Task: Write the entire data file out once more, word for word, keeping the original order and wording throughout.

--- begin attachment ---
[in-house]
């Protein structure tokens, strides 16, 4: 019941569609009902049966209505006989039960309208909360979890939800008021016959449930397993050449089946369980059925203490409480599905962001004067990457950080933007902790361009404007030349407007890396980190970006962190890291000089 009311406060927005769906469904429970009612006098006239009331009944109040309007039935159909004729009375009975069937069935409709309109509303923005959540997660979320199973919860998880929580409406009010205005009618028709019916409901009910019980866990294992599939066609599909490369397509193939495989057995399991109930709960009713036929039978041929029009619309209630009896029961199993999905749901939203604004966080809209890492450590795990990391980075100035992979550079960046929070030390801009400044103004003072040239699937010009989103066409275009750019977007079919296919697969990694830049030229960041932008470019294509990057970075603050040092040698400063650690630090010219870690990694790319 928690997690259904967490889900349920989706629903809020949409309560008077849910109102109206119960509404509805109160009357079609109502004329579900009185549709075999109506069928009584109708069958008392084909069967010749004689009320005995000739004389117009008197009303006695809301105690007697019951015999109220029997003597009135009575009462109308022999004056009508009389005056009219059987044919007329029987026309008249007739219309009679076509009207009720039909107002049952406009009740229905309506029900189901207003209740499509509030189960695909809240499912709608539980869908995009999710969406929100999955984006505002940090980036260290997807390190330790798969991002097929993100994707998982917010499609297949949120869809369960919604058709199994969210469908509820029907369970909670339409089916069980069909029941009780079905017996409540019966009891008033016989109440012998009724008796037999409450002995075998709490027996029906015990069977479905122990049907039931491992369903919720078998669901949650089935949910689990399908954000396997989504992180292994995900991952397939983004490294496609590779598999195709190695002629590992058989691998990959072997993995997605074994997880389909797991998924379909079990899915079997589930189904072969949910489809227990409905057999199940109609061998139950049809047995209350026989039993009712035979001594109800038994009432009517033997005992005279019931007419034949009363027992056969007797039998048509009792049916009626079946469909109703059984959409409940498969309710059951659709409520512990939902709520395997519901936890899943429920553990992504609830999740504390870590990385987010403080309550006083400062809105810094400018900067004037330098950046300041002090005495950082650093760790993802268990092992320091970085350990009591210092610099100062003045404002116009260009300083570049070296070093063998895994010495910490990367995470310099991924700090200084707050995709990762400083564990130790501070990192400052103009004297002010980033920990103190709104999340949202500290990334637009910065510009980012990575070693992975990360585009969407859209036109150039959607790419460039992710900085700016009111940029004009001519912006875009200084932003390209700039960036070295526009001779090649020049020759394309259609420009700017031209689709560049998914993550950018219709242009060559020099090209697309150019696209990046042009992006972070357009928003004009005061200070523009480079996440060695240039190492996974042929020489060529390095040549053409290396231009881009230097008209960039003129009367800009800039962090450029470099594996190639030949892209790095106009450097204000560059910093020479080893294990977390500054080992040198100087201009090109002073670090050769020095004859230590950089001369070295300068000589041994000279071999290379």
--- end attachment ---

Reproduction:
[in-house]
């Protein structure tokens, strides 16, 4: 019941569609009902049966209505006989039960309208909360979890939800008021016959449930397993050449089946369980059925203490409480599905962001004067990457950080933007902790361009404007030349407007890396980190970006962190890291000089 009311406060927005769906469904429970009612006098006239009331009944109040309007039935159909004729009375009975069937069935409709309109509303923005959540997660979320199973919860998880929580409406009010205005009618028709019916409901009910019980866990294992599939066609599909490369397509193939495989057995399991109930709960009713036929039978041929029009619309209630009896029961199993999905749901939203604004966080809209890492450590795990990391980075100035992979550079960046929070030390801009400044103004003072040239699937010009989103066409275009750019977007079919296919697969990694830049030229960041932008470019294509990057970075603050040092040698400063650690630090010219870690990694790319 928690997690259904967490889900349920989706629903809020949409309560008077849910109102109206119960509404509805109160009357079609109502004329579900009185549709075999109506069928009584109708069958008392084909069967010749004689009320005995000739004389117009008197009303006695809301105690007697019951015999109220029997003597009135009575009462109308022999004056009508009389005056009219059987044919007329029987026309008249007739219309009679076509009207009720039909107002049952406009009740229905309506029900189901207003209740499509509030189960695909809240499912709608539980869908995009999710969406929100999955984006505002940090980036260290997807390190330790798969991002097929993100994707998982917010499609297949949120869809369960919604058709199994969210469908509820029907369970909670339409089916069980069909029941009780079905017996409540019966009891008033016989109440012998009724008796037999409450002995075998709490027996029906015990069977479905122990049907039931491992369903919720078998669901949650089935949910689990399908954000396997989504992180292994995900991952397939983004490294496609590779598999195709190695002629590992058989691998990959072997993995997605074994997880389909797991998924379909079990899915079997589930189904072969949910489809227990409905057999199940109609061998139950049809047995209350026989039993009712035979001594109800038994009432009517033997005992005279019931007419034949009363027992056969007797039998048509009792049916009626079946469909109703059984959409409940498969309710059951659709409520512990939902709520395997519901936890899943429920553990992504609830999740504390870590990385987010403080309550006083400062809105810094400018900067004037330098950046300041002090005495950082650093760790993802268990092992320091970085350990009591210092610099100062003045404002116009260009300083570049070296070093063998895994010495910490990367995470310099991924700090200084707050995709990762400083564990130790501070990192400052103009004297002010980033920990103190709104999340949202500290990334637009910065510009980012990575070693992975990360585009969407859209036109150039959607790419460039992710900085700016009111940029004009001519912006875009200084932003390209700039960036070295526009001779090649020049020759394309259609420009700017031209689709560049998914993550950018219709242009060559020099090209697309150019696209990046042009992006972070357009928003004009005061200070523009480079996440060695240039190492996974042929020489060529390095040549053409290396231009881009230097008209960039003129009367800009800039962090450029470099594996190639030949892209790095106009450097204000560059910093020479080893294990977390500054080992040198100087201009090109002073670090050769020095004859230590950089001369070295300068000589041994000279071999290379």